The great glow of the sky enchants Great Britain
Suddenly the skies in Britain became purple, red and green. What’s behind it?
London. Normally, the Northern Lights in Great Britain can only be seen in Scotland, but now the colorful lights have enchanted large parts of the UK. The Met Office said there were confirmed sightings of the aurora borealis in central and eastern England overnight.
A very special glow in the sky also sparked excitement: Steve painted a bright purple stripe in the night sky in Northern Ireland, among other places.
STEVE stands for “Strong Enhancement of Thermal Emission Velocity” and is reminiscent of the aurora, but it behaves differently and occurs at lower latitudes. The reason was a solar storm that caused unusual light phenomena in northern Europe.
Solar activity has increased in recent months and more solar storms have formed. The northern lights could already be seen over Great Britain and Ireland on Saturday evening – as far south as Stonehenge, as a photo on X’s official account of the Stone Age monument in southern England showed. The northern lights have been seen several times in Germany recently.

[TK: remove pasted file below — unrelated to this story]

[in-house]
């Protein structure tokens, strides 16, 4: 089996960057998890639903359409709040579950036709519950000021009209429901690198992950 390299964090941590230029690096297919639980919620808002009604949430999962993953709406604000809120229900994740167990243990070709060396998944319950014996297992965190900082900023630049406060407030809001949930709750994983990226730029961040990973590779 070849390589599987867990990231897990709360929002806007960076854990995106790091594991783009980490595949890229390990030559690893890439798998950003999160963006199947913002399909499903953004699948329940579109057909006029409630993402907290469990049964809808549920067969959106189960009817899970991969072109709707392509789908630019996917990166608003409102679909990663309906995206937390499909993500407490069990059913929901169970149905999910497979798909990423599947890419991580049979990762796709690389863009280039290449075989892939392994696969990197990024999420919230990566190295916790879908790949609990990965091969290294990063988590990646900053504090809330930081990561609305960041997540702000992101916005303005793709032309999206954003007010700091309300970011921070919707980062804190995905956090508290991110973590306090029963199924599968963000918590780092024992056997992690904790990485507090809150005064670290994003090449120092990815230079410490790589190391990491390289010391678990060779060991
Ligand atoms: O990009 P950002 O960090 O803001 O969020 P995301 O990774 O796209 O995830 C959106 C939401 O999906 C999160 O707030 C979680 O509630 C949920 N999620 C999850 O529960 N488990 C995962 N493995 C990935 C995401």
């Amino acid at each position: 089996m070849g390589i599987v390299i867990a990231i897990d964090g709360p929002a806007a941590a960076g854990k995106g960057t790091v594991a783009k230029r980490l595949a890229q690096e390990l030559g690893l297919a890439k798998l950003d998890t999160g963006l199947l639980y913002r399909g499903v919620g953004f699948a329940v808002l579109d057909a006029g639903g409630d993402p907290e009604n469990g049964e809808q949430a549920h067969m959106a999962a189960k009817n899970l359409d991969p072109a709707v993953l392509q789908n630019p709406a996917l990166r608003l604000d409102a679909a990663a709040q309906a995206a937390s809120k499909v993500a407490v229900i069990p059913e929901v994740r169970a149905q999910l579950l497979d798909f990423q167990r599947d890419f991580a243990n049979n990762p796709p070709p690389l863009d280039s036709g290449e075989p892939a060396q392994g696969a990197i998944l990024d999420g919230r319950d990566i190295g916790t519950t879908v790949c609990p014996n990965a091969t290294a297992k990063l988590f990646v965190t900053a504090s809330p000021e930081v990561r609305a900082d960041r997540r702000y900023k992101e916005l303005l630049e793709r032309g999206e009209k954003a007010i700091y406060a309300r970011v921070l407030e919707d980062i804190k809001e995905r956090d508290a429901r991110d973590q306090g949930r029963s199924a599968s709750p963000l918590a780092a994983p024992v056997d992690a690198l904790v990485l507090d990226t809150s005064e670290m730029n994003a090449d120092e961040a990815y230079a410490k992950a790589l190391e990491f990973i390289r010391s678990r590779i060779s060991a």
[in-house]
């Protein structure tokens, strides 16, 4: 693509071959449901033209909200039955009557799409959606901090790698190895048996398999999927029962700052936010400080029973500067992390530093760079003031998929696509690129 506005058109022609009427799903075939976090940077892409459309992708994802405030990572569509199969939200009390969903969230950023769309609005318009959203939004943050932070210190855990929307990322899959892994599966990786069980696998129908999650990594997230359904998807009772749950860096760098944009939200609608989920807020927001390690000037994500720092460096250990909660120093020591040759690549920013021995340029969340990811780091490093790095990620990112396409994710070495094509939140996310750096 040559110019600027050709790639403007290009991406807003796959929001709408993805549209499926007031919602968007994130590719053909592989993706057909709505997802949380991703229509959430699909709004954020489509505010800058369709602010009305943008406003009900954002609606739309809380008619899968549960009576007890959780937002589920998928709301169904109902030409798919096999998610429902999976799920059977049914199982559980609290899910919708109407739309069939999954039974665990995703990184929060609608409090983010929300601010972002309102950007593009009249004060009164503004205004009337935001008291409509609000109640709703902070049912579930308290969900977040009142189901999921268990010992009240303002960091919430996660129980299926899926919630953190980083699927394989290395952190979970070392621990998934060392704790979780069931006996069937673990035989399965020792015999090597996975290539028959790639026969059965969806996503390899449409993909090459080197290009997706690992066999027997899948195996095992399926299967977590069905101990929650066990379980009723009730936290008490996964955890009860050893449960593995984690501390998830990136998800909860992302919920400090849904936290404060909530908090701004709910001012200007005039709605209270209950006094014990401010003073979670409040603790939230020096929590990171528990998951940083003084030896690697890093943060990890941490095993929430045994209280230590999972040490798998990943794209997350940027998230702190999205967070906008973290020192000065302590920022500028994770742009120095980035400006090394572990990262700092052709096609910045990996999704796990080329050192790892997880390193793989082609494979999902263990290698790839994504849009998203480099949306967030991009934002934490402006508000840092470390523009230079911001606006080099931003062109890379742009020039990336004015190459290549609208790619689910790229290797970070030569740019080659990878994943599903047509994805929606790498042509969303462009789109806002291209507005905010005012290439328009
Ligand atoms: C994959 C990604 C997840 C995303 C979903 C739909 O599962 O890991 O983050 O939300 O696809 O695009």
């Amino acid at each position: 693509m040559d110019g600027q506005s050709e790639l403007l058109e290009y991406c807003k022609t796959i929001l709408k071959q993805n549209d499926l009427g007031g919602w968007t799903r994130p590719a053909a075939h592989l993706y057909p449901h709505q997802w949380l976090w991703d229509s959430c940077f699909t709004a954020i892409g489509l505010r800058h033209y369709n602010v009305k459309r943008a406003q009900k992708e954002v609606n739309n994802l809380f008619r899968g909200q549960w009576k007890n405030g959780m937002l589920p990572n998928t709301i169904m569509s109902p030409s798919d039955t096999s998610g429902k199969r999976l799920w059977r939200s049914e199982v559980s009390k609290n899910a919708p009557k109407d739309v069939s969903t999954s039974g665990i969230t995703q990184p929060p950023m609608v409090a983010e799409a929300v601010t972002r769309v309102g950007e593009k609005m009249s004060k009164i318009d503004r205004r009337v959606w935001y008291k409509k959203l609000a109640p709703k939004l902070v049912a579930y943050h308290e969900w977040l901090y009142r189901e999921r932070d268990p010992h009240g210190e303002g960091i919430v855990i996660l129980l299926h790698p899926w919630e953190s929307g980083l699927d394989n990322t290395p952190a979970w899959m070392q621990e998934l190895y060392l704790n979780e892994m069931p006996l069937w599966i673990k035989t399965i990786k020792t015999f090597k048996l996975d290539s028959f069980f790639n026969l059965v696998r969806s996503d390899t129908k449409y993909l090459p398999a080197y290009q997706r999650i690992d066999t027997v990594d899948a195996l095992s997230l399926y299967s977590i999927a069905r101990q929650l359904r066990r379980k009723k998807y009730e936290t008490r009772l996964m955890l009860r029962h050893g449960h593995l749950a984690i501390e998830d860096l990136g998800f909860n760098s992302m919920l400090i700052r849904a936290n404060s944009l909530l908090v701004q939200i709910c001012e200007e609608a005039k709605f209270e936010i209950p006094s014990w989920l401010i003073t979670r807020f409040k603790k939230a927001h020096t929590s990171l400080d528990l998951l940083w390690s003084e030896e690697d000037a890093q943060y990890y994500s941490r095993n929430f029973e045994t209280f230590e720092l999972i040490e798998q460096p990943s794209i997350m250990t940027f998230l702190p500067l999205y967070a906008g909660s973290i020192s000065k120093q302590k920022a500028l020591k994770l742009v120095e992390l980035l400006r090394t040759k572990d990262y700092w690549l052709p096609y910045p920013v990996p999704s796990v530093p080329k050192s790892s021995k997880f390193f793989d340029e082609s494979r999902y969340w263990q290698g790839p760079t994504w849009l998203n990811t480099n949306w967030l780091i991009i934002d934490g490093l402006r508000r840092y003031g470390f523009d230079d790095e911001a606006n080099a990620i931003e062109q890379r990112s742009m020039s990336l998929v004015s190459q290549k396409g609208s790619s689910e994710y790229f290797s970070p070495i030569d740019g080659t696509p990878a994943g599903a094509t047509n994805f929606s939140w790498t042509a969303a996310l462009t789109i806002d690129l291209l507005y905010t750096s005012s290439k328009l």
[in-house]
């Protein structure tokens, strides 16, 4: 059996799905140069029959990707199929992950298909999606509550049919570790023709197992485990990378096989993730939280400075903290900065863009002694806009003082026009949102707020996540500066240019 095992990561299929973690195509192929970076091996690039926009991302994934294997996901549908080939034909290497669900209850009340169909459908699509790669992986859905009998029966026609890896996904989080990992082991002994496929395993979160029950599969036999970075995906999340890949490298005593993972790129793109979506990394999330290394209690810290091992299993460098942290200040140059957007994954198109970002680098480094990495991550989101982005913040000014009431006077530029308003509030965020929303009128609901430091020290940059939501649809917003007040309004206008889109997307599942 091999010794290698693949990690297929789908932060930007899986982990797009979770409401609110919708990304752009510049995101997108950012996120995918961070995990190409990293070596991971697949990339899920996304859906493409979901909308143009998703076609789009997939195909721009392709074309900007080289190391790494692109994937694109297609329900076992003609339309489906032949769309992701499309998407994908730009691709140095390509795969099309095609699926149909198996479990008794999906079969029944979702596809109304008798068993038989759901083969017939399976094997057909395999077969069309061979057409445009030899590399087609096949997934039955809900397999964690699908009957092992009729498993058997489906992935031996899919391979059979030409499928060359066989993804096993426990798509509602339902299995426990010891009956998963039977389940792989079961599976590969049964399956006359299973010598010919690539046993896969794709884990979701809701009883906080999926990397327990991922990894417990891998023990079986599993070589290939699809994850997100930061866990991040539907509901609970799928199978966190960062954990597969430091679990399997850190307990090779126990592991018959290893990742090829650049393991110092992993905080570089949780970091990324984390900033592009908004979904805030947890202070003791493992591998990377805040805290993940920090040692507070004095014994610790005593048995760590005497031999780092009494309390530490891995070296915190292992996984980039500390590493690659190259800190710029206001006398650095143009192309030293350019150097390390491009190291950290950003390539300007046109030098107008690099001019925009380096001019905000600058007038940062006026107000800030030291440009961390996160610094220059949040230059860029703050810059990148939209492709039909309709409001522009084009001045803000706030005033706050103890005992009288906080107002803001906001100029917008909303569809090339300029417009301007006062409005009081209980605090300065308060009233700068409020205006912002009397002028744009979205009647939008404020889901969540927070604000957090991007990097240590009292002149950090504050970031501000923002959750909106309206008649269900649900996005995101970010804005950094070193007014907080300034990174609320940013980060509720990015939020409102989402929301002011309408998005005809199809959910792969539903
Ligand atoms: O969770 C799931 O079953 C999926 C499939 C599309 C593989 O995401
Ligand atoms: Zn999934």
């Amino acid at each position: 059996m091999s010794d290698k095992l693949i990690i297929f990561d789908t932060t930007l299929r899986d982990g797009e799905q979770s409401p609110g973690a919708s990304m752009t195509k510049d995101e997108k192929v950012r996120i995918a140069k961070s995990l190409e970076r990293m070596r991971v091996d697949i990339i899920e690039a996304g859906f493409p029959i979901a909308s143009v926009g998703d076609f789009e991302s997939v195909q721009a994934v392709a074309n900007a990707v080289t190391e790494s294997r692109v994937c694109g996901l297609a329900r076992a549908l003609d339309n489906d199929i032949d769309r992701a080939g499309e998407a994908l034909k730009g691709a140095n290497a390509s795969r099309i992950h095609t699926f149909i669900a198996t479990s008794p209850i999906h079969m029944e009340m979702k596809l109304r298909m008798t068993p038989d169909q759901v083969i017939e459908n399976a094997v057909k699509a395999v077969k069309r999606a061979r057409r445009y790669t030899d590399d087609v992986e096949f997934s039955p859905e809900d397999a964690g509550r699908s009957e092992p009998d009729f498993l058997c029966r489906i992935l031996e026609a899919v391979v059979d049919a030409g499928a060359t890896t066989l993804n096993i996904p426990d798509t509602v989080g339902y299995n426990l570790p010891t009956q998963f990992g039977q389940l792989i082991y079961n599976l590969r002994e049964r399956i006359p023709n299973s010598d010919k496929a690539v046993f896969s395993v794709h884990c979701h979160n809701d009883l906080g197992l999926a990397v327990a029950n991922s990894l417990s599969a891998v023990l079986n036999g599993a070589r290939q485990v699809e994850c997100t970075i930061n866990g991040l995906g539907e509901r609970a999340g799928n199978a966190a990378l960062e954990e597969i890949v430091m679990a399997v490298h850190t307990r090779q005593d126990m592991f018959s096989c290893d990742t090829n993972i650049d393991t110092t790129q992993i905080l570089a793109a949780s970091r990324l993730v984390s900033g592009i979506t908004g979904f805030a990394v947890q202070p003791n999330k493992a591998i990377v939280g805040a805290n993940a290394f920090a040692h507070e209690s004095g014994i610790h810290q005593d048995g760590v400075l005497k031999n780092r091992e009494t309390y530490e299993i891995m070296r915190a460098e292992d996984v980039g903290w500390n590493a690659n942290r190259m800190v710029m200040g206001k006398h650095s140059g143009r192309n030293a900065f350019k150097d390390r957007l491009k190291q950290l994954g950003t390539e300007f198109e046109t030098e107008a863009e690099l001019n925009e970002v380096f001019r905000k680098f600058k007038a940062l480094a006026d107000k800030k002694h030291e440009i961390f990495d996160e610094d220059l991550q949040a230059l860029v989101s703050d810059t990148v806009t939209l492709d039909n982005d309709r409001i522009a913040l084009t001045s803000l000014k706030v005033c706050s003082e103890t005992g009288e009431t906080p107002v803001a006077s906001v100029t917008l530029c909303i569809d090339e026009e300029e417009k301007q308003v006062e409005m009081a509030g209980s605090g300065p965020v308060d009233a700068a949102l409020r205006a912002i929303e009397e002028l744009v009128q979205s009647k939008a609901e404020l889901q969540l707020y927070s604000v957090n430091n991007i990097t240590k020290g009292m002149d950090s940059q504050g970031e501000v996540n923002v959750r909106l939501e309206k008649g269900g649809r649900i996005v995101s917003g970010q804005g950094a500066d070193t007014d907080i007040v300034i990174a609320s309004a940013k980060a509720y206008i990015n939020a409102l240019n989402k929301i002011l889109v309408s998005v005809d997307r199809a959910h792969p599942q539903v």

How does the phenomenon arise?
The reason is solar flares, which lead to what is called a coronal mass ejection towards the Earth, which consists of electrons, protons and atomic nuclei. Because the plasma components are electrically charged, they interact with the Earth’s magnetic field and essentially compress it.
Magnetic short circuits in the tail of Earth’s magnetic field generate streams of particles in the polar regions, causing air molecules to glow, which becomes visible as the aurora borealis.
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